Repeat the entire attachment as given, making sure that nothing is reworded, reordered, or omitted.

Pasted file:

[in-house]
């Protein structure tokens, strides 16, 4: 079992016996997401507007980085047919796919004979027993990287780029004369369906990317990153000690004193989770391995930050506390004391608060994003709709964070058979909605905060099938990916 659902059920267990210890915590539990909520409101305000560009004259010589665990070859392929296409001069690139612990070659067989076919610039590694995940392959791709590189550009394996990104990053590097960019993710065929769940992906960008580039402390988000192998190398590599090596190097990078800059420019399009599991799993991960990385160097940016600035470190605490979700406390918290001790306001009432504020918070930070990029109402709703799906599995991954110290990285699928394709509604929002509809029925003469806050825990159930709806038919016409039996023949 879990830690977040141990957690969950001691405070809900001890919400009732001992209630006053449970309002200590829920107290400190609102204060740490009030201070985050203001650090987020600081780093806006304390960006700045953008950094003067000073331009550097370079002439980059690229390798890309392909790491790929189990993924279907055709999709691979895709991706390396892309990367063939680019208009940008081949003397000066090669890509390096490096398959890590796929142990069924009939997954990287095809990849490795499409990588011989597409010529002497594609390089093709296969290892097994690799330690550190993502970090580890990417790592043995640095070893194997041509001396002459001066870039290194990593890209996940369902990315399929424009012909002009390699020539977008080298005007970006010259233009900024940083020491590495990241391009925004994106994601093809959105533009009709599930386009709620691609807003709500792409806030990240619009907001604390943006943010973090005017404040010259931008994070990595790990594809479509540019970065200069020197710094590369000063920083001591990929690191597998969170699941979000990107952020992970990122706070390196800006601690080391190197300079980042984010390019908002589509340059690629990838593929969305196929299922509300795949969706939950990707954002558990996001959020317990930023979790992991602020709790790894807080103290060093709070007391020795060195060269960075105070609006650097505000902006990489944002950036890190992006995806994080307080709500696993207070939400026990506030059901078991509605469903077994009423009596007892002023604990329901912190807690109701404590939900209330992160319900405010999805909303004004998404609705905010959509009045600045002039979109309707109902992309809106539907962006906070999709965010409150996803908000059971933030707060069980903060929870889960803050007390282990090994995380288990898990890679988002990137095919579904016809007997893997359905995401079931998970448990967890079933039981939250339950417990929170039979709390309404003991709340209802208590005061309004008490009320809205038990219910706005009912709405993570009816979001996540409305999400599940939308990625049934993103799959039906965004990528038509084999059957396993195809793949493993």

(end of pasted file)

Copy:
[in-house]
């Protein structure tokens, strides 16, 4: 079992016996997401507007980085047919796919004979027993990287780029004369369906990317990153000690004193989770391995930050506390004391608060994003709709964070058979909605905060099938990916 659902059920267990210890915590539990909520409101305000560009004259010589665990070859392929296409001069690139612990070659067989076919610039590694995940392959791709590189550009394996990104990053590097960019993710065929769940992906960008580039402390988000192998190398590599090596190097990078800059420019399009599991799993991960990385160097940016600035470190605490979700406390918290001790306001009432504020918070930070990029109402709703799906599995991954110290990285699928394709509604929002509809029925003469806050825990159930709806038919016409039996023949 879990830690977040141990957690969950001691405070809900001890919400009732001992209630006053449970309002200590829920107290400190609102204060740490009030201070985050203001650090987020600081780093806006304390960006700045953008950094003067000073331009550097370079002439980059690229390798890309392909790491790929189990993924279907055709999709691979895709991706390396892309990367063939680019208009940008081949003397000066090669890509390096490096398959890590796929142990069924009939997954990287095809990849490795499409990588011989597409010529002497594609390089093709296969290892097994690799330690550190993502970090580890990417790592043995640095070893194997041509001396002459001066870039290194990593890209996940369902990315399929424009012909002009390699020539977008080298005007970006010259233009900024940083020491590495990241391009925004994106994601093809959105533009009709599930386009709620691609807003709500792409806030990240619009907001604390943006943010973090005017404040010259931008994070990595790990594809479509540019970065200069020197710094590369000063920083001591990929690191597998969170699941979000990107952020992970990122706070390196800006601690080391190197300079980042984010390019908002589509340059690629990838593929969305196929299922509300795949969706939950990707954002558990996001959020317990930023979790992991602020709790790894807080103290060093709070007391020795060195060269960075105070609006650097505000902006990489944002950036890190992006995806994080307080709500696993207070939400026990506030059901078991509605469903077994009423009596007892002023604990329901912190807690109701404590939900209330992160319900405010999805909303004004998404609705905010959509009045600045002039979109309707109902992309809106539907962006906070999709965010409150996803908000059971933030707060069980903060929870889960803050007390282990090994995380288990898990890679988002990137095919579904016809007997893997359905995401079931998970448990967890079933039981939250339950417990929170039979709390309404003991709340209802208590005061309004008490009320809205038990219910706005009912709405993570009816979001996540409305999400599940939308990625049934993103799959039906965004990528038509084999059957396993195809793949493993």